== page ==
Ex-research fellow cheated NUS out of over $39,000 in false claims over 8 years

·Senior Reporter
·3-min read
A National University of Singapore (NUS) sign, in its signature blue and orange.
Research fellow Thomas Teh Kok Hiong cheated NUS out of S$39,452.44 in claims. (PHOTO: Yahoo file)

SINGAPORE — A National University of Singapore (NUS) staff member cheated his employer into reimbursing him a total of S$39,452.44 for false claims over eight years.

Thomas Teh Kok Hiong, 42, was a research fellow with the Department of Biomedical Engineering when he made the claims, purportedly for work-related equipment. Instead, Teh actually submitted claims for items he bought for personal use, or for his family members’ use.

Teh pleaded guilty on Tuesday (14 June) to five counts of cheating and two counts of forgery. His sentencing has been adjourned to 25 July.

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Teh submitted 22 claims between October 2010 and September 2018.

These were purportedly for items such as wire cables, polycarbonate, steel, desoldering kits, alcohol wipes, drill bits, thermoscanners and absorbent pads, among other things. As per usual procedure, he would submit his claims through an electronic system accessible via the NUS staff portal. After the claim was submitted, the expense report will be routed to a verifier who would ensure that the proper documentation was attached.

The claim would then be routed to a claim approver who would perform a second round of checks. The claim would be sent to the Office of Finance for the reimbursement. No physical checks would be conducted to verify that the goods in the claims were actually obtained.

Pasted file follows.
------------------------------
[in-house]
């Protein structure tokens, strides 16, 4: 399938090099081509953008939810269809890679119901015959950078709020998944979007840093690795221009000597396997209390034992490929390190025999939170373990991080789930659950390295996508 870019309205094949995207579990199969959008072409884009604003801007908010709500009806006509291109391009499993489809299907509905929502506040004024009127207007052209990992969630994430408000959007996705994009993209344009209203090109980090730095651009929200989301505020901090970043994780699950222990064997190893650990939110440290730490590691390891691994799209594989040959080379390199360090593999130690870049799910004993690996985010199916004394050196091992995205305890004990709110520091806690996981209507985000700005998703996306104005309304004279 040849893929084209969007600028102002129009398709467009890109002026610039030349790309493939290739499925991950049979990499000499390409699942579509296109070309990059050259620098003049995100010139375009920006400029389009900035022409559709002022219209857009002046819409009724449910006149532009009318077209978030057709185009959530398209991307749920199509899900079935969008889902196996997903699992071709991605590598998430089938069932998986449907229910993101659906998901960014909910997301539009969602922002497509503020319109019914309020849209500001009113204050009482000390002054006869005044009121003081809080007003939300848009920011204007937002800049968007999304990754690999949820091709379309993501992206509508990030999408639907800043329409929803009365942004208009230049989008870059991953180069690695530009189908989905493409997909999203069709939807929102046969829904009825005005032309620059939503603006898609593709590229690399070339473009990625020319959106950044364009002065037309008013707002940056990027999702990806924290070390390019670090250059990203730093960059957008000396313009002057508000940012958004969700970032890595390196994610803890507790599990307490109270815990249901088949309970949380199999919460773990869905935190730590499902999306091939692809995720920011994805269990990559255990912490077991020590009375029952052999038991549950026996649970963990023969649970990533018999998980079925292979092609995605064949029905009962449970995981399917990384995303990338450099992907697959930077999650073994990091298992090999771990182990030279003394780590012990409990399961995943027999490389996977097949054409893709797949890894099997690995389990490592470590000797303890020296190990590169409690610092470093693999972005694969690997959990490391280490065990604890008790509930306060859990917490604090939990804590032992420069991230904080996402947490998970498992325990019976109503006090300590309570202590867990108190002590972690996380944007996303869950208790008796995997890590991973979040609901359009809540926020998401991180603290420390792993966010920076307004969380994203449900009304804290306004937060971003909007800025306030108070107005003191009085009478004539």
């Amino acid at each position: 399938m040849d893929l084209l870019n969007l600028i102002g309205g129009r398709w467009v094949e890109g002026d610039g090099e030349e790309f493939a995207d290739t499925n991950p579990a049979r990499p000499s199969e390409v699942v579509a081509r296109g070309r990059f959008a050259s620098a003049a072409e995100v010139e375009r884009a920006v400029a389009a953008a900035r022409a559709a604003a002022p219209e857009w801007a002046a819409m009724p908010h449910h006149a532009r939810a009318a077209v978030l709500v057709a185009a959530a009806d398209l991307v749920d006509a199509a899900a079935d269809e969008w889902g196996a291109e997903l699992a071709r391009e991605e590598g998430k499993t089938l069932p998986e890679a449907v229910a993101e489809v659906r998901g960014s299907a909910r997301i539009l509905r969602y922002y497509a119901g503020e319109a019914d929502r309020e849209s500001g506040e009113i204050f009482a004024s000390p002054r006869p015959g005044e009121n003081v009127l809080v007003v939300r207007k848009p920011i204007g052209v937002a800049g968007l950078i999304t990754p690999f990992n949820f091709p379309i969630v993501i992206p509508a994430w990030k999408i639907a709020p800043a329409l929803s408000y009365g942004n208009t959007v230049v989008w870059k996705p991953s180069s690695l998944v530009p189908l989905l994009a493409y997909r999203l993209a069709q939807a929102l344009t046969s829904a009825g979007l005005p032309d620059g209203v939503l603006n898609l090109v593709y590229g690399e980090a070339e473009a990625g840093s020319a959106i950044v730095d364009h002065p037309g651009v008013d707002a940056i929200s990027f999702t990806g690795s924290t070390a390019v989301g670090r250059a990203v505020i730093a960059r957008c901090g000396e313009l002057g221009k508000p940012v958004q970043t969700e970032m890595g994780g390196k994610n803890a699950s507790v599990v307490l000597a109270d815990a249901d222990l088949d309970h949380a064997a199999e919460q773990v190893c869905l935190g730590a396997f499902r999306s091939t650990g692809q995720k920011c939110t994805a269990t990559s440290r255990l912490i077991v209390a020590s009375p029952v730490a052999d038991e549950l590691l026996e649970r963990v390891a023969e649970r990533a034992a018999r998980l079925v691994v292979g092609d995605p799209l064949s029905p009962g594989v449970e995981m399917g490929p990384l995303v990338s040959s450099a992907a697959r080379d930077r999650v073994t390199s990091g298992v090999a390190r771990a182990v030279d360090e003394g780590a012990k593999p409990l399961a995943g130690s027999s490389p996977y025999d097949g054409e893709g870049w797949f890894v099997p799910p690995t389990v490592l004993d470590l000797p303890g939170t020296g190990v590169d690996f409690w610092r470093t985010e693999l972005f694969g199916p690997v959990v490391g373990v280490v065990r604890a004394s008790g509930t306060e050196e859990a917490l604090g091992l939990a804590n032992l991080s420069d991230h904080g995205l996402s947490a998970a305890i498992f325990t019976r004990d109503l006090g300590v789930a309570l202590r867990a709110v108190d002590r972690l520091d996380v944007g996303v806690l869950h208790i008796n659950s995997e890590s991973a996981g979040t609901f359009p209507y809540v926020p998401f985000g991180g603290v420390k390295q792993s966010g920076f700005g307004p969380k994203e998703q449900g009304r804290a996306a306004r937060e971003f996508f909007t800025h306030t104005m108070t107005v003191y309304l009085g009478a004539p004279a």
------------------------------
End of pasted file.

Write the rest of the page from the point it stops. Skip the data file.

Changed receipts

As part of his scheme, Teh submitted expense reports containing false or inflated claims to NUS, altering the receipts or invoices involved.

For example, on 16 October 2017, Teh engaged DS Specialty Services to install solar film for his car. He paid $300 for the personal purchase. Even though he was not entitled to claim this amount, Teh forged an invoice from the shop and entered the description “UV Protective Film (1 roll)” with the price of $4,815 reflected. He submitted the forged document as an expense claim.

On another occasion, on 3 January 2018, Teh submitted an expense report and made a claim of $2,820 for a linear stage, stepper motor, and actuator from New Century Electronics. In fact, Teh had spent $1,000 on a labeller and radio for his personal use.

He forged a document by entering fake descriptions and the amount of $2,820 on a blank cash sale document. He then submitted this document to support his expense claim.

Teh has since made full restitution to NUS.

Teh had been charged alongside NUS’ Department of Electrical & Computer Engineering professor Tan Kok Kiong, who is accused of submitting S$100,100 in fraudulent claims to the university. His case is still pending.

Teh can be jailed up to three years, fined, or both for cheating. For forgery, he may be jailed for up to four years, or fined, or both.

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